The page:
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1/25/2018 7:38:29 AM
Posted: 7/10/2002 10:47:47 PM EST
[Last Edit: 7/10/2002 10:53:13 PM EST by magnum_99]
Why don't we use phonetic spelling of foreign names anymore. For example, if your name is pronounced "wen", but spelled Nguyen (I think that's right), how is anyone supposed to pronounce the name properly? It certainly isn't spelled that way in Vietnamese. It would seem to me that someone would want their name to be pronounced correctly rather than adhere to some arbitrary transliteration. Not to mention that it would be easier for every one else to figure out just what the hell is being said and written. This seems mostly to be a problem with Asian names, and only recently. We spell Al Qaeda, for example, the way it's pronounced in Arabic, don't we?
Link Posted: 7/11/2002 8:32:54 AM EST
Have several friends named "Ng". Pronounced Ing.
Link Posted: 7/11/2002 8:35:43 AM EST
Link Posted: 7/11/2002 8:36:28 AM EST
The Hungarian family name "Nagy" is pronounced "notch" in Hungary. And don't even ask me how /my/ name gets pronounced...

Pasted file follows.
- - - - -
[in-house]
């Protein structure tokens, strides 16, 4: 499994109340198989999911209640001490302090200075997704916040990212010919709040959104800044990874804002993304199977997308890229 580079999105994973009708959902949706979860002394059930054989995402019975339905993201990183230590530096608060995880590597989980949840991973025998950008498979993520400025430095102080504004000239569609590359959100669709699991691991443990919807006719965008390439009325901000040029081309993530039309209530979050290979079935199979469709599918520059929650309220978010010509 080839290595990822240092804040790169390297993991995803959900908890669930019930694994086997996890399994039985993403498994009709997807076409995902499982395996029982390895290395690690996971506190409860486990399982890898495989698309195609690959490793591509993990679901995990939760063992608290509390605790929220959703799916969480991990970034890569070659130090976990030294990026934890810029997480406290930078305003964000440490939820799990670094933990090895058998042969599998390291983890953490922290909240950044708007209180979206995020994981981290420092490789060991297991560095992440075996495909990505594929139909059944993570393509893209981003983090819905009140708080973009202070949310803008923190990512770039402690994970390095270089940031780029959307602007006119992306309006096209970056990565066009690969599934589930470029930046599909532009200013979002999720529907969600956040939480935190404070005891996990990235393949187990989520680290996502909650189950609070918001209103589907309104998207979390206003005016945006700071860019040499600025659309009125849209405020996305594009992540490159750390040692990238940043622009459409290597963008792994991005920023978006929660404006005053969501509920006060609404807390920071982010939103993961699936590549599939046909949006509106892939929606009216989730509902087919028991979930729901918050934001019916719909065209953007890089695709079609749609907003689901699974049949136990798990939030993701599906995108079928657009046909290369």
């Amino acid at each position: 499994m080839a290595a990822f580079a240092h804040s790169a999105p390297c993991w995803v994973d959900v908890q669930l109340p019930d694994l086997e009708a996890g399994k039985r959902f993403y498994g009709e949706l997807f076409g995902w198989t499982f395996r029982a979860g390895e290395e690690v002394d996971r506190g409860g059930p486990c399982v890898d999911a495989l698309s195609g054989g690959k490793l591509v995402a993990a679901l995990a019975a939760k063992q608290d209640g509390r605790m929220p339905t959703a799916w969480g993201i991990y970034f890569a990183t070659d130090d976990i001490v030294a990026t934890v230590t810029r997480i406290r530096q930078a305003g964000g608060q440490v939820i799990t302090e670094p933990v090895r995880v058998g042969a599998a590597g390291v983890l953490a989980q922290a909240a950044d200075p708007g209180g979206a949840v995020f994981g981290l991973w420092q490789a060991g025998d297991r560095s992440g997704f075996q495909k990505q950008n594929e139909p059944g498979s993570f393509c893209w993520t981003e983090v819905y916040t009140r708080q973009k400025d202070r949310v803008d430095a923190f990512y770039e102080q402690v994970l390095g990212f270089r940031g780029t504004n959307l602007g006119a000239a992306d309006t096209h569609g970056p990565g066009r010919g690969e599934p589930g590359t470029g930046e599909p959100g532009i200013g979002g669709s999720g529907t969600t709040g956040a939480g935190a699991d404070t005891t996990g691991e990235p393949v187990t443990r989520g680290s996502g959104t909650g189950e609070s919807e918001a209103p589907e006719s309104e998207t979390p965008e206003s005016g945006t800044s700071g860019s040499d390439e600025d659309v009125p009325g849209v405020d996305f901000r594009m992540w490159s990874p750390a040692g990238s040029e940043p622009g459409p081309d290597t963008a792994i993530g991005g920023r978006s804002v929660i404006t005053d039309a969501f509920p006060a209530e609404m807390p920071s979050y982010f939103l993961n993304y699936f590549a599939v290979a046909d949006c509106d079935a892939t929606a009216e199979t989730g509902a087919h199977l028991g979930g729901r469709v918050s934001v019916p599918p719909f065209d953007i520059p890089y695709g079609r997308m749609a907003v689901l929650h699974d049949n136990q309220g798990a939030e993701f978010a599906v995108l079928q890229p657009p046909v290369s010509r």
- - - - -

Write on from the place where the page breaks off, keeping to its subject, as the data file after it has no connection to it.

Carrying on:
Link Posted: 7/11/2002 8:38:59 AM EST
Let me guess, 'kar ninety ate'! Is that close? Eric The(Sassy)Hun[>]:)]
Link Posted: 7/11/2002 8:50:35 AM EST
Then we should use phonetic spelling for such word as: Psychology Gnat Know Names such as Reich which can be pronounced as either rike rees Knudsen which pronounced without the K Schmidt which is pronounced the same as smith and many other anglo names with funky pronounciations and silent letters.
Link Posted: 7/11/2002 8:56:44 AM EST
Quick and simple, "Doom on you." [:)]
Link Posted: 7/11/2002 1:33:48 PM EST
Well, I don't think my point was that ALL names should be spelled phonetically. I guess that the phenomena is most pronounced where the name is natively spelled in writing wholly different from Latin based writing. i.e. Chinese, Sanskrit, or some other similar type of written language. At least for German, and similar others, you can almost figure out that Reich is pronounced "rike." Some of these (Chinese especially) transliterations are completely confounding and make zero sense. Japanese, by contrast, usually seems to bear a reasonable resemblance when spoken from an English spelling to the Japanese pronunciation. I just thing it makes sense to be able to read the name in English, especially when English characters are so different from say, Chinese characters, and then have the pronunciation bear a reasonable resemblance to the native one. Corp. Chaos--Doom on you too! ;)
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